Sister Dorothy Roth
Wednesday, March 2, 2016 from 2-4 p.m. and 7-9 p.m., Community Room at Providence Heights
Thursday, March 3, 2016 from 12-3:00 p.m., Community Room at Providence Heights
Wednesday, March 2 at 7 p.m., Community Room at Providence Heights
Thursday, March 3 at 3:30 p.m., Divine Providence Chapel at Providence Heights
We commend to your charity the soul of our beloved
Sister Dorothy Roth
who departed this life on February 29, 2016
in the seventy-eighth year of her religious life
Age: 95 years, 4 months, 11 days
Sister Dorothy Roth lived several lifetimes making God’s Providence visible. First-born of Herman and Regina (Killmeyer) Roth, she was preceded in death by her parents, and her brothers, Herman and Kenneth. She is survived by her sister Mary Jean, whose name she shared for many years. Of the Sisters of Divine Providence who taught her throughout grade and high school at St. Martin’s, West End: "I loved and admired them, and wanted to be one of them, from about day 1.”
Dorothy was healer, educator, runner, writer of letters to the editor. Never angry, always positive and life-giving, and always requiring that the patient come first.
She was healer since 1940 when she began studying nursing at St. John's Hospital School of Nursing in Pittsburgh. In 1943, she became a head nurse there, and served in that role until 1951. When the Sisters left St. John’s, she was one of the group that went to Mercy, where she was a clinical instructor. In 1955, she became one of the pioneers at Divine Providence Hospital. She then served alternately at Divine Providence and Braddock for a number of years, but with time off to complete her education at Catholic University.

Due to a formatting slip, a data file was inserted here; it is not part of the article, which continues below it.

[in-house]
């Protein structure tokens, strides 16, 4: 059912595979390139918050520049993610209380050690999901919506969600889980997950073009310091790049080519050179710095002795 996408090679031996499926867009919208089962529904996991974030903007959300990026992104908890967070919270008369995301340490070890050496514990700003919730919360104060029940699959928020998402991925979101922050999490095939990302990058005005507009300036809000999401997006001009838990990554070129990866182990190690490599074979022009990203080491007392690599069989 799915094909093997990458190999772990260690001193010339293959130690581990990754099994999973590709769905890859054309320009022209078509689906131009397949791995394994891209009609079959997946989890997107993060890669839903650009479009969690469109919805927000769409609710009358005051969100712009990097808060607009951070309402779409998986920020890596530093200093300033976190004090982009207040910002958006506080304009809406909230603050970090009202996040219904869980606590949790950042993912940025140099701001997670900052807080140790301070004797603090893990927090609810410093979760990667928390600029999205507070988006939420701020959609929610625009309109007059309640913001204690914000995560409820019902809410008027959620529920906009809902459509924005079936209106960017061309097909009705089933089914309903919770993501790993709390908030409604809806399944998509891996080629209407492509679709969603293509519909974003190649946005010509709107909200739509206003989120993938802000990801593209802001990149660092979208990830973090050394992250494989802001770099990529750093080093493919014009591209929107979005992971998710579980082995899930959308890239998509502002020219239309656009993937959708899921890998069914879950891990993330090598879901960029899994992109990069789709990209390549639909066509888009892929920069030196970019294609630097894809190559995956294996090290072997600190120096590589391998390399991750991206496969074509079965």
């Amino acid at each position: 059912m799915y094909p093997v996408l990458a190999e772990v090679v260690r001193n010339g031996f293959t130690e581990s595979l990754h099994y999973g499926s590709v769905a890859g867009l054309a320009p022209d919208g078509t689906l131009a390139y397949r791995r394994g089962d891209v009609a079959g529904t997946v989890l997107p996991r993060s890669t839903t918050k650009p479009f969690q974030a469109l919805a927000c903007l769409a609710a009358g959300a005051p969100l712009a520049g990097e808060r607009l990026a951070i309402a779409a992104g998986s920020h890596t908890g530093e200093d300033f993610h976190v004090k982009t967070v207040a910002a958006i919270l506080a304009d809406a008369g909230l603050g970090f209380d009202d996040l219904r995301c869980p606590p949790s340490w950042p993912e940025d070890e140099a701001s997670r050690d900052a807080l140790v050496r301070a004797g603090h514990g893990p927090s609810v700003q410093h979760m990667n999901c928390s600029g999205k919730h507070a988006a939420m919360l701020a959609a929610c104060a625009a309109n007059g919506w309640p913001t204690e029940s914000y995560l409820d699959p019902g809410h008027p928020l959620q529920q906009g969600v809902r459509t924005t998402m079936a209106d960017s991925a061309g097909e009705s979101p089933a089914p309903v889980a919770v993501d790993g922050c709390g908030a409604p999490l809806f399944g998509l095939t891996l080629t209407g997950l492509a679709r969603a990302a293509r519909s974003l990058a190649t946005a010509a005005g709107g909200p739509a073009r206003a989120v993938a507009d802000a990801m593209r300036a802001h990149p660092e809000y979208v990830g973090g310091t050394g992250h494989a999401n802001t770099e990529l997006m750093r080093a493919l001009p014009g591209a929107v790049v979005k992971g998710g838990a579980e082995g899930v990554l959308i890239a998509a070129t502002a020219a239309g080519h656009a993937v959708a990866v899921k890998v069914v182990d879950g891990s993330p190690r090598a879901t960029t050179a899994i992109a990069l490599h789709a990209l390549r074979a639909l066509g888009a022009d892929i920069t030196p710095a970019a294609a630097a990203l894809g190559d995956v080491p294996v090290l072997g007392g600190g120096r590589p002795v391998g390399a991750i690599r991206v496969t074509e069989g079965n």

As a nurse educator, Dorothy also was a learner about human nature. When she was in charge of a school of nursing, she was an enlightened directress. She even made pillow fights legal. She thought doing that would end a lot of dormitory nonsense, but the students invented a new form of nonsense. It seems that they just had to have some rules to break.
When Dorothy became a visiting nurse, she asked to be assigned to the Hill District. One day she was mugged and then had to take time off to recover from a fractured wrist. When she went back to visiting her patients, she observed a gun-carrying guard close by, to protect her if necessary. She decided that she could not continue to serve in those circumstances, since she was an advocate for nonviolence. “I wasn't willing to be protected by a gun." The visiting nurse association reconsidered the gun policy, and then asked her to return, but she already had set her sights in another direction.
At the age of 73, Sister Dorothy went off to Puerto Rico to provide health care and pastoral support to the elderly poor. She provided care for a time at a free clinic. When she learned that people were not coming to the clinic because they had no way of getting there, she went to them. She later spoke of her 10 years in Puerto Rico as the happiest of her years in religious life. It was there that she achieved a dream of doing hands-on nursing, rather than nursing administration or nursing education.
On her return to Providence Heights, Sister Dorothy took up distance running. She participated in races and won trophies. In 2008, she finished first in the over-90 age group (but later acknowledged that she was the only entrant in that category). She said of herself, “… I did it especially for all our sisters over 70. … The point is we over 70s are not finished. In terms of love and Providence we can all make a tremendous impact on the community and on all the people whose lives we touch.”
The prophet Isaiah probably described best Dorothy’s full life: “They that hope in the LORD will renew their strength, they will soar on eagles’ wings; they will RUN and not grow weary.”
Birthday: October 19